Heading into a new decade, top of mind for many Calgarians is concern over the value of what is likely their largest investment: their home. During these uncertain times, what can be expected from the residential real estate market? Should those needing to sell hold off, hoping for improved conditions? Should buyers take haste and make the most of lower prices and a glut of inventory? With more questions than answers, Business In Calgary asked the experts to shed some light.
Terms such as “modest improvements,” “stability” and even “recovery” have been used to describe what is likely in store this coming year.
Canada Mortgage and Housing Corporation’s (CMHC) Housing Market Outlook is conservative, yet optimistic, highlighting some of the driving factors contributing to the housing market recovery. According to the report, housing activity is expected to slow in 2019 with modest improvements in 2020 and 2021.
Taylor Pardy, senior analyst of economics at CMHC, credits stronger net migration, growth in the service sector and general improvements to employment rates as reasons to be optimistic. “Population growth is going to contribute to housing demand over the next two years,” says Pardy. “Employment overall as of September 2019 was up 6.5 per cent relative to the previous year, which is pretty strong, and the unemployment rate has been trending downwards. Ultimately, these are the factors that will benefit Calgary in the next few years.” As for new homes, Pardy predicts high inventory levels being drawn down over time.
According to the Housing Market Outlook report, “Housing starts are projected to decline before posting a moderate recovery as market fundamentals improve in 2020-21. Stronger demand in the resale market will support an increase in sales, while house prices will stabilize in 2019 before seeing modest increases over the next two years.”
Ann-Marie Lurie, chief economist with the Calgary Real Estate Board (CREB), says recovery is a matter of perspective, and stability may be a better term to describe what is in store. Calgarians have become accustomed to steady price increases but the current market may be the new normal, showing similarities to many other Canadian cities.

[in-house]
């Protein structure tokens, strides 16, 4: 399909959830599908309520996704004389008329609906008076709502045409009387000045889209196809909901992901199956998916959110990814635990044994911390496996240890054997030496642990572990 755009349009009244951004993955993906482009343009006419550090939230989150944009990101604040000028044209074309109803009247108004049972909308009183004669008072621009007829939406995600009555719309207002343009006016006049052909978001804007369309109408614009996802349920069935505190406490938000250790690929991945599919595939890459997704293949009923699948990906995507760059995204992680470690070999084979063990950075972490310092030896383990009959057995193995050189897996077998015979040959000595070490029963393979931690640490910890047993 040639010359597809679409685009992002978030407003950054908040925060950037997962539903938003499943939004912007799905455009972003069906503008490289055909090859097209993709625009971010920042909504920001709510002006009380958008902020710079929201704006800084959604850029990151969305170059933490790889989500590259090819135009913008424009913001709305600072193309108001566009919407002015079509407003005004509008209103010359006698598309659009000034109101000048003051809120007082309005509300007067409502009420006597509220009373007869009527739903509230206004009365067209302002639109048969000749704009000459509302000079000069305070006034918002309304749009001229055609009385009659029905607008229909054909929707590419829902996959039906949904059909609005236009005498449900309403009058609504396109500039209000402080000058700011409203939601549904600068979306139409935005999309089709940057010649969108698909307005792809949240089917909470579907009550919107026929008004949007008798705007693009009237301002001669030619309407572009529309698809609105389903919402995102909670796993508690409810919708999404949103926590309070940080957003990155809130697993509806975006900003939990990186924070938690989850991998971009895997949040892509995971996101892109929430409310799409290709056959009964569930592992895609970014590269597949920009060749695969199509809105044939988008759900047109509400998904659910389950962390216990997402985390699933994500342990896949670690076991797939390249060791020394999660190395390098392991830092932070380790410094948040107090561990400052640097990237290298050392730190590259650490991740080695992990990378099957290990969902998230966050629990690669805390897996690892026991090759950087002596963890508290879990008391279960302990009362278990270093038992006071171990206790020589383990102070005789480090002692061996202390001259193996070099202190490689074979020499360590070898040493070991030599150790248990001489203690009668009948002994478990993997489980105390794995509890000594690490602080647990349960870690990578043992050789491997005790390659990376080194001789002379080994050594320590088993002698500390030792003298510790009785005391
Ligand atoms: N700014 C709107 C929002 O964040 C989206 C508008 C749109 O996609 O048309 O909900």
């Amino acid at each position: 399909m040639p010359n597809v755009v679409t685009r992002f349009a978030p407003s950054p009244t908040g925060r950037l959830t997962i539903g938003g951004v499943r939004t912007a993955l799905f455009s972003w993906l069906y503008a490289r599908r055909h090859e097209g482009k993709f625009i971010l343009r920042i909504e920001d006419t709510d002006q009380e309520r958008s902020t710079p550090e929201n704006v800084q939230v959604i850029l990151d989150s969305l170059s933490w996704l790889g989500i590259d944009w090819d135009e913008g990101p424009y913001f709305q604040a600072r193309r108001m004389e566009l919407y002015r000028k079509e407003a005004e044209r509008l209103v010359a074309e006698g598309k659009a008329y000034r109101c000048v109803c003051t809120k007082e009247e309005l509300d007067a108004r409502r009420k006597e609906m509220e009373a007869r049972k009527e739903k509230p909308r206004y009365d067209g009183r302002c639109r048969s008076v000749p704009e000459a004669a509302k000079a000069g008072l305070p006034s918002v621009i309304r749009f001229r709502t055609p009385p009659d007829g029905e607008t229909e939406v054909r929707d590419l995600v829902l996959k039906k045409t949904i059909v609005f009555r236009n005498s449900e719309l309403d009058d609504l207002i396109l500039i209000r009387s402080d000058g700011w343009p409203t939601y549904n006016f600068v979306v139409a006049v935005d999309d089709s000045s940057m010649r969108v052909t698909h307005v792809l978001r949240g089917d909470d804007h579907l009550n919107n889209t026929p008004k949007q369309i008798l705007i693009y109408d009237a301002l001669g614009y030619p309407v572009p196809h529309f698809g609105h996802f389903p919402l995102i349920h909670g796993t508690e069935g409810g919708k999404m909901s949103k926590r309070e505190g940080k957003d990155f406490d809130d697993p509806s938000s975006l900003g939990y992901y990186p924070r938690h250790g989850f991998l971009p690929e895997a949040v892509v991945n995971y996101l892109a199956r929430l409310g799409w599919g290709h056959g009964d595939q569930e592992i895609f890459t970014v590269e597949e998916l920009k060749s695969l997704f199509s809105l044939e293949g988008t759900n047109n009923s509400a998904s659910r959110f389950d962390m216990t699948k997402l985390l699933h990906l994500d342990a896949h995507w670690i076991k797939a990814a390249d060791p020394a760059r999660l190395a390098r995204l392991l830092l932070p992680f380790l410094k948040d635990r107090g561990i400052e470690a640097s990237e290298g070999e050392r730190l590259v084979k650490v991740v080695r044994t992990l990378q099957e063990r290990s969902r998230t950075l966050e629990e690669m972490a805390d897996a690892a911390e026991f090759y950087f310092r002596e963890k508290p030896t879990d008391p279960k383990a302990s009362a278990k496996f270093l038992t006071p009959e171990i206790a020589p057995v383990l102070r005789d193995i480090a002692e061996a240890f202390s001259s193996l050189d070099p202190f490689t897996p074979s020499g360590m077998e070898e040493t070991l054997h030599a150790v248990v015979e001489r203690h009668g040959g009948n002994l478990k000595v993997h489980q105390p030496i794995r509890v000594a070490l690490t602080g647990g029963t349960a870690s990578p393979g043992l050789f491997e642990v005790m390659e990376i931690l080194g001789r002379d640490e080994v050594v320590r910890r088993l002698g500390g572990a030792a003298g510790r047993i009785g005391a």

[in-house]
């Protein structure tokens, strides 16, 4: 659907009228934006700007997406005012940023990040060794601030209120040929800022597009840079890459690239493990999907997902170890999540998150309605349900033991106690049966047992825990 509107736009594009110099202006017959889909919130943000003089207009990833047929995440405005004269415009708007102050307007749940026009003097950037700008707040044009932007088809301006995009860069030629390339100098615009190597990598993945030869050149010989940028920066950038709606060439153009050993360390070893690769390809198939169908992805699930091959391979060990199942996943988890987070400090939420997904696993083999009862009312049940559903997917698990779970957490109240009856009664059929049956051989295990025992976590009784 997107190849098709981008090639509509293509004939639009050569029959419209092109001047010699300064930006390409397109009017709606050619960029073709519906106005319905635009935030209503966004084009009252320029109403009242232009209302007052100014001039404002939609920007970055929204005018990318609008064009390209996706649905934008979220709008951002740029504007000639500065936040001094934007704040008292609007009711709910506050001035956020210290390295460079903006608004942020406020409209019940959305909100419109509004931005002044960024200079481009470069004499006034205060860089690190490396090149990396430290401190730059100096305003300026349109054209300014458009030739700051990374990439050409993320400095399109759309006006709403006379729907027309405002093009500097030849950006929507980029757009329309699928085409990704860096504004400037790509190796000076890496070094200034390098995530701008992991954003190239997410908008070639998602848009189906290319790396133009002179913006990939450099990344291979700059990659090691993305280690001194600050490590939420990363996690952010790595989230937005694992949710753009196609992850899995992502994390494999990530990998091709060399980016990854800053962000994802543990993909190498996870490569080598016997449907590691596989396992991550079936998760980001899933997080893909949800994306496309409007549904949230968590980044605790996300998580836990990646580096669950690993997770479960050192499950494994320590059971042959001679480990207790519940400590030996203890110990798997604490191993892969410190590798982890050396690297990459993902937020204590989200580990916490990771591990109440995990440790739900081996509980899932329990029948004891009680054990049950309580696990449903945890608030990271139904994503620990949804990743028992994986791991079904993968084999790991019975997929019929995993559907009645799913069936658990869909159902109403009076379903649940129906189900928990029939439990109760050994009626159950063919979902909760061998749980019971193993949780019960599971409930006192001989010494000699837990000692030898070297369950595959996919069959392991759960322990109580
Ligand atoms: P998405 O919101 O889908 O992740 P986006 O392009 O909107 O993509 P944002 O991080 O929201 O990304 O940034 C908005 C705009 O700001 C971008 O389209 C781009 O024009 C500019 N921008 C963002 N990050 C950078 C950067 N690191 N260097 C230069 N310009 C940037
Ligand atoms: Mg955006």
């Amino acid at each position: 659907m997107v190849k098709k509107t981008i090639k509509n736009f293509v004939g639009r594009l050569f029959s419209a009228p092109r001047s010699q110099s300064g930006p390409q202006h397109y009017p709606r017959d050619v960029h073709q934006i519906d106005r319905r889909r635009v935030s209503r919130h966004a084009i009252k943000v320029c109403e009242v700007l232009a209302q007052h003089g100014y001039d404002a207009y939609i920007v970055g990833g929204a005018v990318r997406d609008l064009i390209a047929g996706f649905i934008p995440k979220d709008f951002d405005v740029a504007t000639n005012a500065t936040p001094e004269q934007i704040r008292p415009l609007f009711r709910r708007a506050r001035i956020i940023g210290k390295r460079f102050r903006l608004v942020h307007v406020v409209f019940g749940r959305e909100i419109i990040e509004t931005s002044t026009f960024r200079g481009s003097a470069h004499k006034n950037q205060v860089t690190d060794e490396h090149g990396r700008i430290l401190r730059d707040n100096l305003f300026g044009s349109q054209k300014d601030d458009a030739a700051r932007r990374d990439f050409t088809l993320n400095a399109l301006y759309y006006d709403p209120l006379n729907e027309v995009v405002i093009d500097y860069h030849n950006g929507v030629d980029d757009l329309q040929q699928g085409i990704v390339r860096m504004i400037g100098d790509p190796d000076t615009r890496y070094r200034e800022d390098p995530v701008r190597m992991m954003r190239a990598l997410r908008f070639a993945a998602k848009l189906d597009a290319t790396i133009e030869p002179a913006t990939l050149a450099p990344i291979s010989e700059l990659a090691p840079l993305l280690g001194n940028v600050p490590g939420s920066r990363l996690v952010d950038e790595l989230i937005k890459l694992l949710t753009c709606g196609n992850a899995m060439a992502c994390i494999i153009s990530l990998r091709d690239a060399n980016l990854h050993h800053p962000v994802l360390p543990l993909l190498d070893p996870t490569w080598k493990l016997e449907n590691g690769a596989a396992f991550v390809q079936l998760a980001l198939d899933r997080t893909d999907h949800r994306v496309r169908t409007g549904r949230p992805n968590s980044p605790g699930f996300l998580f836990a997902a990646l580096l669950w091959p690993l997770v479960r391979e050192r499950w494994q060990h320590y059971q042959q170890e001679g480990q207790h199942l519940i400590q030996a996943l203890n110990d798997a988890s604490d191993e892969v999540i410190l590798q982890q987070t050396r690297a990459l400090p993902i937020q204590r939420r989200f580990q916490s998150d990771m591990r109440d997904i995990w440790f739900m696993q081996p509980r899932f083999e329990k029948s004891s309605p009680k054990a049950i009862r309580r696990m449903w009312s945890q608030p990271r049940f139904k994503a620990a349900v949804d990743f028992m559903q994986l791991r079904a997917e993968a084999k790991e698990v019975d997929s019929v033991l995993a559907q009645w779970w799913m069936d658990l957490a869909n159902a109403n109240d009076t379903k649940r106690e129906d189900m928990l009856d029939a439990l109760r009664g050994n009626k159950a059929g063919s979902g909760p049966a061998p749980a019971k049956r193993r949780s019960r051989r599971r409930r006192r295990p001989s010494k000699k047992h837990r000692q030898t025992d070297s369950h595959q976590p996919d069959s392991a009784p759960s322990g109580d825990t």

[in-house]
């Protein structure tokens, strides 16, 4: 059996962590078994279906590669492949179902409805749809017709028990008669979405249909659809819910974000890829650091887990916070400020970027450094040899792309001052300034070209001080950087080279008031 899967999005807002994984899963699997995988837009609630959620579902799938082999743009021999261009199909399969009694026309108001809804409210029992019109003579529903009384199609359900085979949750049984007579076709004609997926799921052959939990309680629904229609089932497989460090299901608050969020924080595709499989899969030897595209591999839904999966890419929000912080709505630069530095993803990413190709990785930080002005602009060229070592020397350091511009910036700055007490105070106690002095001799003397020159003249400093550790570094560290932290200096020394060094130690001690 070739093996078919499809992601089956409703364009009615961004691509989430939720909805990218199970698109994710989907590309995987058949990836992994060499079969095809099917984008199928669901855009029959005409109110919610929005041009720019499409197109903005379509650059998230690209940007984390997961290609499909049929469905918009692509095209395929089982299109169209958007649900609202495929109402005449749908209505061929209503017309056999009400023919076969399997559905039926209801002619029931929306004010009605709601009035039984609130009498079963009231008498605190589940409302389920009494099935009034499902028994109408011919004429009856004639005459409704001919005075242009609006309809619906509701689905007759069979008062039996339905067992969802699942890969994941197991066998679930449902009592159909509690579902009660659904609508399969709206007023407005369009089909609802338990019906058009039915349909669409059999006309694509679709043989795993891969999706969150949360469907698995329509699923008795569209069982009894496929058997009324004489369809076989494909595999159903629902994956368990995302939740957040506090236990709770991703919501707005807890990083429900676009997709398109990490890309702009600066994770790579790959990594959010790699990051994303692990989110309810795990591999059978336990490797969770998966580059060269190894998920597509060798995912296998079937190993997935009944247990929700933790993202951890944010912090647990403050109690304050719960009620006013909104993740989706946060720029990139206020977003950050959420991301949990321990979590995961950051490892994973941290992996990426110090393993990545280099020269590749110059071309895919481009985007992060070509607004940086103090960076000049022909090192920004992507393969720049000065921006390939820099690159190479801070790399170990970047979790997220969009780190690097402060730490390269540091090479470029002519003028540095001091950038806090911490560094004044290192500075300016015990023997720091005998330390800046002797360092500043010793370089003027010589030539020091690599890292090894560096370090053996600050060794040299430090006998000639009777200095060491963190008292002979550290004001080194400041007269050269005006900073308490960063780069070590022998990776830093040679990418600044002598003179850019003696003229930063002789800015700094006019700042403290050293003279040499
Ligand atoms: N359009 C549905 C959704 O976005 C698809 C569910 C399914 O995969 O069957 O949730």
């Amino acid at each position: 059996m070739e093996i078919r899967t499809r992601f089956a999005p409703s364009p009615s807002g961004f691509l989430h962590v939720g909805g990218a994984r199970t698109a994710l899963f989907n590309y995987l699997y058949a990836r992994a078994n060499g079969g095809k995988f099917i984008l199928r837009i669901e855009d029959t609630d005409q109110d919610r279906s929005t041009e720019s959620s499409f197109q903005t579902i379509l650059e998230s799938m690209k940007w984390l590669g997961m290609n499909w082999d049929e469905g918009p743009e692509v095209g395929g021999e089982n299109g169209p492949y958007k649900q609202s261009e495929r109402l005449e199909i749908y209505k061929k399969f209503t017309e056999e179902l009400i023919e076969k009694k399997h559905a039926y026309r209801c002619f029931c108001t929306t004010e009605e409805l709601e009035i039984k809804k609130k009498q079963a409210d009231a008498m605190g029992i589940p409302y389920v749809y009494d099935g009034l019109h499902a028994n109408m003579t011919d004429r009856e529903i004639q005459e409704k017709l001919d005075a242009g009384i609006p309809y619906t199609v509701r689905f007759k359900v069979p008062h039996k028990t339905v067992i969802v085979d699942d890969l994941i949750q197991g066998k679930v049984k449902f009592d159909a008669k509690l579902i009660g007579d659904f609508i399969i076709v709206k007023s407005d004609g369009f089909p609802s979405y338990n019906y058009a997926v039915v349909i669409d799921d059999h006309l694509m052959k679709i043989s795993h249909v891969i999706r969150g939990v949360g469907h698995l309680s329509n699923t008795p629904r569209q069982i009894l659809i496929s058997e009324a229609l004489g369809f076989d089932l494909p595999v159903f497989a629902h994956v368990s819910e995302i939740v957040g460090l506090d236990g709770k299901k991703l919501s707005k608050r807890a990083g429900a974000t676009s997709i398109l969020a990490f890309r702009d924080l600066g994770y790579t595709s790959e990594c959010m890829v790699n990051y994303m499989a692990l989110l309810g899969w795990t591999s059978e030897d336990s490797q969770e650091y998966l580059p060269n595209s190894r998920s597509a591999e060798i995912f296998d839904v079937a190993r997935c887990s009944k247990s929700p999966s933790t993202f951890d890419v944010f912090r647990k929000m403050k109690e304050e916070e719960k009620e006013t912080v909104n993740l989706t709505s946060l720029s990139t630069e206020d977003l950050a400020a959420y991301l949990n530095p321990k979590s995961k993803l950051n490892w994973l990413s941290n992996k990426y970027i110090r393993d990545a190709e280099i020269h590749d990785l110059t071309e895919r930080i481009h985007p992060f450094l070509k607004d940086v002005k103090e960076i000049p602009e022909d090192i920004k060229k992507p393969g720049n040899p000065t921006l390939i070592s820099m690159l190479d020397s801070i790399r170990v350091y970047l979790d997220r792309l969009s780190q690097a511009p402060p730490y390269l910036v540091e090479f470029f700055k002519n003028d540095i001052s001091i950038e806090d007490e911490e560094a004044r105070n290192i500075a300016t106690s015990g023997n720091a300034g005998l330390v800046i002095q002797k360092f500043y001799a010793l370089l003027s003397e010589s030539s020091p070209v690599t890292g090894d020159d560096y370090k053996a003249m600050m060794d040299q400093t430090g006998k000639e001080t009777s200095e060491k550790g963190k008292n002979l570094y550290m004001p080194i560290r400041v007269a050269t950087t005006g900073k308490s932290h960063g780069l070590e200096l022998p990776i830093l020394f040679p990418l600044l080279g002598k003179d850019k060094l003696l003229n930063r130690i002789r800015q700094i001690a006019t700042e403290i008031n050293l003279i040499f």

“Calgary has been used to seeing boom-and-bust cycles in our housing market,” Lurie explains. “This has been driven by the sometimes strong growth occurring in the energy sector resulting in a tight labour market flowing into all aspects of the market including housing.
“The changes in the energy sector have forced many Albertans to accept that the next boom is not occurring any time soon,” she continues. “The pace of home-price growth will also change, and the time it will take for prices to stabilize – then start on the path to recovery – may take much longer than previous cycles. The growth dynamics may shift to conditions that are similar to many other Canadian cities.”
Signs of improvement are not consistent and are dependent on product type and price range, but in the short term, the market under $500,000 is expected to become balanced. “However, at the higher end of the market, the amount of oversupply is rising, as supply cannot shift enough to compensate for the reductions in demand,” Lurie notes.
Dom Talerico, manager at Re/Max Landan Real Estate, a brokerage of 81 real estate agents in southeast Calgary, says the worst is likely in the rear-view mirror. “Over the past six months, every month we’ve had an increase from year to year in sales and a decrease in inventory of 10-12 per cent. That’s the first sign of a recovery in my mind, because now it’s starting to show a swing going the other way.”
Of course, all predictions are dependent on many factors, mainly a stronger oil and gas sector, leaving industry experts cautiously optimistic. Encouraging indicators include the stabilization of the energy sector, greater diversification of the economy and increased net migration.
“I do think 2020 is going to be a good year,” says Talerico. “I think that we will keep going in the right direction, where we are going to have supply drop off, we’re going to see sales increase, and the market will become tighter. The first half of the year will be what we normally see, a good market between February and June. We’re in the slowest part of the market right now … but this is the time when we work on business plans and start thinking about next year; what we are we going to do differently.”
Ultimately, it is all about perspective. While the outlook is “modestly” positive and improvements will require patience, it’s a step in the right direction.